Sinn Féin call for IT training to be offered to parents of students in remote education

Sinn Féin MEP Chris MacManus has said that the government must recognise the important role being played by parents with regards to distance learning. 
 
MacManus highlighted that the COVID-19 pandemic has seen many parents and children using technologies for the first time, in order to access education, and said that supports must be in place for parents who may not have a high level of computer skills.
 
The Midlands Northwest MEP said:
 
“Recently we voted on a non-legislative report on digital education policy. The report highlighted many of the disparities between the 27 EU states and within the countries themselves in terms of digital skills. Worryingly, the report highlighted that 42 per cent of EU citizens still lack even basic digital skills.”
 
“We need our government to recognise the increasingly important role parents and families are playing when it comes to education and distance learning. This should be done by both facilitating access to new technologies, but also support and training for teachers, learners and parents, in how to use these technologies. These supports are vital to ensure no learners are disadvantaged as we progress further into the age of online education.”

Cllr Pearse McGeough Welcomes Motion on Irish Language

Councillor Pearse McGeough has welcomed the passing of a Council Motion last month that recognised the great work done by groups in County Louth in the promotion of the Irish language.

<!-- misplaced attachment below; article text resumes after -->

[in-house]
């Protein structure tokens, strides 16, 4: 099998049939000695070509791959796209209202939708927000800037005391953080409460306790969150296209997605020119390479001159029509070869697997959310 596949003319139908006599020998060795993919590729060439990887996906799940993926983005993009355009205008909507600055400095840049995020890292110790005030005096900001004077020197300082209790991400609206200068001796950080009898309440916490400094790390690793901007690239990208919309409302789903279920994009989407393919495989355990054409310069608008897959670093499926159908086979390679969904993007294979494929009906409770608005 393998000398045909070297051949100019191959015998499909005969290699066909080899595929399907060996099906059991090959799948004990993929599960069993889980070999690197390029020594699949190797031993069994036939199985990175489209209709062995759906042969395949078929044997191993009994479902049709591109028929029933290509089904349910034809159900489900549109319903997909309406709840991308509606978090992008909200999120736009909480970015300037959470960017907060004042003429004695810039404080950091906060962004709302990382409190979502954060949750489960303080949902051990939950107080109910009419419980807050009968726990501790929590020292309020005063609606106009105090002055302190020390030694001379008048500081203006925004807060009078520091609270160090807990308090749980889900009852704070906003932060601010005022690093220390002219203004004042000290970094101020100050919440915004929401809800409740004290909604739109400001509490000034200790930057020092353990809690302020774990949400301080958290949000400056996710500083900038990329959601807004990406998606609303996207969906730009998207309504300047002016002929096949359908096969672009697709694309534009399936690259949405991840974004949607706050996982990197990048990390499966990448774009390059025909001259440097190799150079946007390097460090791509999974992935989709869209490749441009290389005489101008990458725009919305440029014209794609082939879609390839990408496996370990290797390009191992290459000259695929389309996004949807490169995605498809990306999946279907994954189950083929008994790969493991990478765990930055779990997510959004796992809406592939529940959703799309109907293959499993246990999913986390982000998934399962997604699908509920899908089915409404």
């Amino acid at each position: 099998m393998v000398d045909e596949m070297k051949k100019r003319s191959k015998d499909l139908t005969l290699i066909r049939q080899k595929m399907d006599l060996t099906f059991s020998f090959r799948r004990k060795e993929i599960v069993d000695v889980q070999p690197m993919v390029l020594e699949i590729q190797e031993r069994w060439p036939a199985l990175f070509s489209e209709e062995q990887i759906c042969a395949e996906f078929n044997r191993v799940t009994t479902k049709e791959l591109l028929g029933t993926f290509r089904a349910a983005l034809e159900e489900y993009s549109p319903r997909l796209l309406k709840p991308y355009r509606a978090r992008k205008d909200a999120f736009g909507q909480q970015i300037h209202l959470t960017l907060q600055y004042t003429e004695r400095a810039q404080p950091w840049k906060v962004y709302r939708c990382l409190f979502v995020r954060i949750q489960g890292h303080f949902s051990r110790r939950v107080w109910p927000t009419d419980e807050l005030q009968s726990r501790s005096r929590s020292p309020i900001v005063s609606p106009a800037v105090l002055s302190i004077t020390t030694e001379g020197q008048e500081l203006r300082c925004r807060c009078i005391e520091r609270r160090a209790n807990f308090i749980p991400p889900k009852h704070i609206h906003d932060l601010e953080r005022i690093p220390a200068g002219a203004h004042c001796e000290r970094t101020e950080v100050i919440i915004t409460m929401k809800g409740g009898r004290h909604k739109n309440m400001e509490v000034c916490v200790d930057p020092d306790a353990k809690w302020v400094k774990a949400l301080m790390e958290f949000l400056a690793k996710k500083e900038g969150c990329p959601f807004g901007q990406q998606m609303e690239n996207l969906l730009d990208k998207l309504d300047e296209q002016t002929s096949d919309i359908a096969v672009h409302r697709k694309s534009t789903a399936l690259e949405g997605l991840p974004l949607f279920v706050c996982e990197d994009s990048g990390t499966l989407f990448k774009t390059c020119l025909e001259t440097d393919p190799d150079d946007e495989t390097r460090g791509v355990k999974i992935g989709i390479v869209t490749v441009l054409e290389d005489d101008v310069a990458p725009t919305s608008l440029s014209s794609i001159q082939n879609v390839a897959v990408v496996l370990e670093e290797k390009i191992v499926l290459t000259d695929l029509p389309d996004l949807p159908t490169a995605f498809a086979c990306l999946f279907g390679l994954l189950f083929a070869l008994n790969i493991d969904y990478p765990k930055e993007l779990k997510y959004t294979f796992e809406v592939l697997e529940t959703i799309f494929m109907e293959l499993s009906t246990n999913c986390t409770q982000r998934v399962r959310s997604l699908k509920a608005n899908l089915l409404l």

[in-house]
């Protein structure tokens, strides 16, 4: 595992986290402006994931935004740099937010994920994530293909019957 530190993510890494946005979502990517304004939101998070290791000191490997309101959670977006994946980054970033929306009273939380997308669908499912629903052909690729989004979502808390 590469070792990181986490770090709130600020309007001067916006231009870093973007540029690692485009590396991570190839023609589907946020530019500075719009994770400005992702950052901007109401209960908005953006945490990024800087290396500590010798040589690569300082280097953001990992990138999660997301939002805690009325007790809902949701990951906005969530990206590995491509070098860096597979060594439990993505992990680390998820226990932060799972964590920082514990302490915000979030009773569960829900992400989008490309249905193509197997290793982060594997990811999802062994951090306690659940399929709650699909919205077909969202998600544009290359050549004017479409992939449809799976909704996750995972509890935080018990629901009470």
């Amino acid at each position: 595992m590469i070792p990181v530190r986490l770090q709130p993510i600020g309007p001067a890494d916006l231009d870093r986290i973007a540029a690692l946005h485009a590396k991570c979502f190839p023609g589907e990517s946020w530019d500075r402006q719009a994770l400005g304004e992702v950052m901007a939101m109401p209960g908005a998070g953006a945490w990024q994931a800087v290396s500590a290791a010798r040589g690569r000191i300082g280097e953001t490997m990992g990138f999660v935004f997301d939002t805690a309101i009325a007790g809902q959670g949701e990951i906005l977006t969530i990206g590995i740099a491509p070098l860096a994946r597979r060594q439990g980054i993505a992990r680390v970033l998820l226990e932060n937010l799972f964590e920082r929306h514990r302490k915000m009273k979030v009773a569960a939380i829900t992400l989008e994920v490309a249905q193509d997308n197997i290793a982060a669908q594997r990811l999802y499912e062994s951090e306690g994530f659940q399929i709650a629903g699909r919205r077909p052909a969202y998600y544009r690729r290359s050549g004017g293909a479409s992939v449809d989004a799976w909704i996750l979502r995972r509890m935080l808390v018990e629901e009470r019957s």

The Sinn Féin Councillor also wanted to mark the Irish Langauge festival of Seachtain na Gaeilge which pressed ahead with events from the beginning of the month (albeit in a different format than usual) despite the challenges thrown up by Covid restrictions.

Cllr McGeough said “Seachtain na Gaeilge is the biggest Irish Language Festival in the calendar and I proposed that Louth County Council mark this and invite Louth’s Conradh na Gaeilge to talk to members in the chamber and advise on how we can better support them in their vital work.”

The motion inspired enthusiastic debate in the chamber with Cross-Party support and even suggestions that Foras na Gaeilge could be involved in the presentation. (Foras na Gaeilge is a public body that is tasked with the promotion of the Irish language throughout the island.)

Cllr McGeough said “When you look at what is happening in the 6 counties, where our language is being used as a political football and we are having to fight for not only its promotion but also its survival, you see people coming onto the streets screaming for equal language rights. Yet here in the 26 counties where we have no real opposition to the promotion of our language we can sometimes be guilty of a complacency or a lack of appreciation for our native tongue.

“That is why I think we need to support groups like Conradh na Gaeilge, to ask them how we can help them in their work while at the same time we keep our own traditions and native tongue relevant and hopefully popular with upcoming generations.”

The full text of the motion was as follows:

Molaim go dtugann an Chomhairle seo sonrú ar an fhéile Gaeilge; Seachtain na Gaeilge, a cuireadh tús leis ar 1 Márta. Molaim go dtugann siad sonrú ar an obair iontach ar siúl ag grúpaí fá Chontae Lú leis an teanga a choinneáil beo. Is í Seachtain na Gaeilge an Fhéile Gaeilge is mó sa bhliain.  Molaim go dtugann muid cuireadh ar Chonradh na Gaeilge teacht isteach agus cur i láthair a dhéanamh don Chomhairle seo nuair a bheas sé sábhailte acu a dhéanamh, agus na bearta a féidir leis an Chomhairle seo a dhéanamh a mhíniú.